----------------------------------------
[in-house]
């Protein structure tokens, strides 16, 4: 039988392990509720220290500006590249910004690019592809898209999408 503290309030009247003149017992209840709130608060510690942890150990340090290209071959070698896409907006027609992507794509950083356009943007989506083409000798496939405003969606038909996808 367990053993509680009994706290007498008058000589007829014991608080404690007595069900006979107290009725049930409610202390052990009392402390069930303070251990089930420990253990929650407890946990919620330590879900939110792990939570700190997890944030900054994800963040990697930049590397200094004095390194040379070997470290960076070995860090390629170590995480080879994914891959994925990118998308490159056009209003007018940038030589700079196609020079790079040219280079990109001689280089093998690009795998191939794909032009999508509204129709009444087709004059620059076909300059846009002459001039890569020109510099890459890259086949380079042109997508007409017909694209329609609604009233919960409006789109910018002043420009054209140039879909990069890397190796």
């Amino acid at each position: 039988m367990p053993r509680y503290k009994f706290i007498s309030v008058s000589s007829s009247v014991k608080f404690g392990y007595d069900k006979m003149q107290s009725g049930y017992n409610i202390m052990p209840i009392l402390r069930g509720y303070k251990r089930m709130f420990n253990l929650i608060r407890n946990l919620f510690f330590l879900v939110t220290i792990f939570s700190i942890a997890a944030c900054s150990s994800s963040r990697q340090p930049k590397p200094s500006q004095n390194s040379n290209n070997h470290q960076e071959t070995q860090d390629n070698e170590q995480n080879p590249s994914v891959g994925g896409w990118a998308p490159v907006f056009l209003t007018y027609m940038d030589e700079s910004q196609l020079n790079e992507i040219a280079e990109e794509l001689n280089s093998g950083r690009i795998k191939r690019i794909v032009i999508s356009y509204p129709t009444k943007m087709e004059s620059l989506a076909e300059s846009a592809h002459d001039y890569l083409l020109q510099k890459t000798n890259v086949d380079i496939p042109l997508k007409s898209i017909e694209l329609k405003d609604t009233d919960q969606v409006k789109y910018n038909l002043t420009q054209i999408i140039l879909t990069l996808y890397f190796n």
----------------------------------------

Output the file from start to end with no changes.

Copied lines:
[in-house]
């Protein structure tokens, strides 16, 4: 039988392990509720220290500006590249910004690019592809898209999408 503290309030009247003149017992209840709130608060510690942890150990340090290209071959070698896409907006027609992507794509950083356009943007989506083409000798496939405003969606038909996808 367990053993509680009994706290007498008058000589007829014991608080404690007595069900006979107290009725049930409610202390052990009392402390069930303070251990089930420990253990929650407890946990919620330590879900939110792990939570700190997890944030900054994800963040990697930049590397200094004095390194040379070997470290960076070995860090390629170590995480080879994914891959994925990118998308490159056009209003007018940038030589700079196609020079790079040219280079990109001689280089093998690009795998191939794909032009999508509204129709009444087709004059620059076909300059846009002459001039890569020109510099890459890259086949380079042109997508007409017909694209329609609604009233919960409006789109910018002043420009054209140039879909990069890397190796």
């Amino acid at each position: 039988m367990p053993r509680y503290k009994f706290i007498s309030v008058s000589s007829s009247v014991k608080f404690g392990y007595d069900k006979m003149q107290s009725g049930y017992n409610i202390m052990p209840i009392l402390r069930g509720y303070k251990r089930m709130f420990n253990l929650i608060r407890n946990l919620f510690f330590l879900v939110t220290i792990f939570s700190i942890a997890a944030c900054s150990s994800s963040r990697q340090p930049k590397p200094s500006q004095n390194s040379n290209n070997h470290q960076e071959t070995q860090d390629n070698e170590q995480n080879p590249s994914v891959g994925g896409w990118a998308p490159v907006f056009l209003t007018y027609m940038d030589e700079s910004q196609l020079n790079e992507i040219a280079e990109e794509l001689n280089s093998g950083r690009i795998k191939r690019i794909v032009i999508s356009y509204p129709t009444k943007m087709e004059s620059l989506a076909e300059s846009a592809h002459d001039y890569l083409l020109q510099k890459t000798n890259v086949d380079i496939p042109l997508k007409s898209i017909e694209l329609k405003d609604t009233d919960q969606v409006k789109y910018n038909l002043t420009q054209i999408i140039l879909t990069l996808y890397f190796n």